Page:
Black Consciousness: religious racism has even appropriated the Bible to attack everything that comes from Africa

Racist interpretations of the Bible formed the basis for slavery and still sustain racism and religious intolerance today


One part of the Cain and Abel story is very well-known: the former killed the latter out of envy.  But the story has other layers. One of these was the target of racist theological interpretations which served as the basis for slavery and still sustain racism and religious intolerance today.  When Cain killed his brother, he was marked by God.  The Bible doesn’t describe this mark but there’s no mistaking its goal: to protect Cain.

“But the Lord said to him, ‘Not so; anyone who kills Cain will suffer vengeance seven times over.’ Then the Lord  put a mark on Cain so that no one who found him would kill him.” (Genesis 4:15).  That’s what the passage says.  Nevertheless, between the 15th and 16th centuries, racist theologians developed a discourse indicating that the mark was black and was a sign of sin; that, as a punishment, God had turned Cain into a black man.

According to Ras André Guimarães, popular educator and pastor of the Philadelphia Methodist Church, this is not the only biblical passage to have been distorted in this way.  When Noah gets drunk, his son Ham sees him lying naked in a hammock.  After witnessing this scene he reports it to his brothers, which was considered disrespectful.  When Noah finds out what his son had done, he threatens his grandson Canaan, son of Ham.

“Noah says that Canaan will be his brothers’ slave.  And a discourse was constructed in which Canaan is Africa, so all Africans will be the slaves of these brothers.  So, the curse of both Cain and Canaan are used to justify slavery.  And then we see the whole process of occupying territories in America through this type of discourse – that the black man is the product of sin,” Ras André explained.

According to this Methodist pastor, the insinuation is that there is a divine order that justifies the exploitation of these people.  “And therein lies the great problem: the religious mentality, from both Protestants and Catholics, absorbs this idea, this racist perspective, to justify their distance from black people, the descendants of Africans.   From then on, the constructed Bible reading is all about denying the black figure,” he added.

From this perspective, he also noted that the Christian church has not broken away from this slave mentality. “When it comes across a majority black nation and this majority is suffering, there is no response from the churches to this pain and suffering.  Who is going to cry for children killed by 111 shots?  For young men imprisoned and tortured in a supermarket?  There is a notion that this is destiny, permitted by God.”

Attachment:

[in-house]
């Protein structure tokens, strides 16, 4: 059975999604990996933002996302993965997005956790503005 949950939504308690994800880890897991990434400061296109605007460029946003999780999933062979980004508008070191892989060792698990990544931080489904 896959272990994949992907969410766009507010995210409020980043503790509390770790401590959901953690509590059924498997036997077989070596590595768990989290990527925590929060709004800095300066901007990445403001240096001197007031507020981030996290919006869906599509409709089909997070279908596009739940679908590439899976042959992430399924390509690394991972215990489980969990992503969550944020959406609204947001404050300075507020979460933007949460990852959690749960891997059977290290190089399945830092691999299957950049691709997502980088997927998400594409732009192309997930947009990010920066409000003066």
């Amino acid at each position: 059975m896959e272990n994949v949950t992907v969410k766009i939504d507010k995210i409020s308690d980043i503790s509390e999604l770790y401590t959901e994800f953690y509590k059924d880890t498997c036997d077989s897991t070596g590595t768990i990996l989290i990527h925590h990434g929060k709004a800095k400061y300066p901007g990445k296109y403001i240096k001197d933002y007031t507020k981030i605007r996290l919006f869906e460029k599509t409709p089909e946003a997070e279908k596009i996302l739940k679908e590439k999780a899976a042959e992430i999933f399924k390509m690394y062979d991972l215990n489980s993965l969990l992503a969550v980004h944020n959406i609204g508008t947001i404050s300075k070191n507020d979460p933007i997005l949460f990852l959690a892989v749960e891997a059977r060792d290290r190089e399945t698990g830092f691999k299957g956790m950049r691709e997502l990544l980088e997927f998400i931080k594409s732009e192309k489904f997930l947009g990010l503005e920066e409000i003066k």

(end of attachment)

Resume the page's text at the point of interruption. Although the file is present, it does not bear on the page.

And all this racism extends to the religious arena. “In the midst of the 21st century, spaces are ripped apart, people are prevented from working in their traditional dress, they can no longer get jobs. All of this because of a mentality that was constructed long ago, by someone who used the Bible to say that everything that came from Africa was cursed.  Our task is to use the same Bible to denounce these crimes, this sin,” he asserted.

Intolerance against African origin religions

Among other forms of attack, religious racism involves the demonization of African divinities.  It is said that they are “evil”, but this is so deeply rooted that people don’t even know why they think it.  It has become a normalized social notion.  But we need to consider: religions such as Buddhism or Spiritism do not suffer from attacks in the same way that African origin religions do.  Sometimes they are even romanticised.

Iyá Márcia de Ogum, a ialorixá raised in Candomblé, mocked the Christian demonization of African origin religions.  She noted that people from the Candomblé worship houses are accused of worshipping the devil, but that the devil doesn’t exist in their culture.  “Devil is a name from Christian religions.  In Candomblé, there is the worshipping of ancestry and of the Orixás – Ogum, Oxum, Oyá, Iroko, logun edé.”

As an overt example of racism, she cited the case of a mother who lost custody of her daughter after the young woman underwent Candomblé initiation rituals in São Paulo.  “This only happened because it was related to Candomblé.  This attitude wouldn’t have occurred with any other religion.  We grow up hearing that Justice should be impartial, but when our justice stops listening to a mother and listens to third parties, it ends up biased.”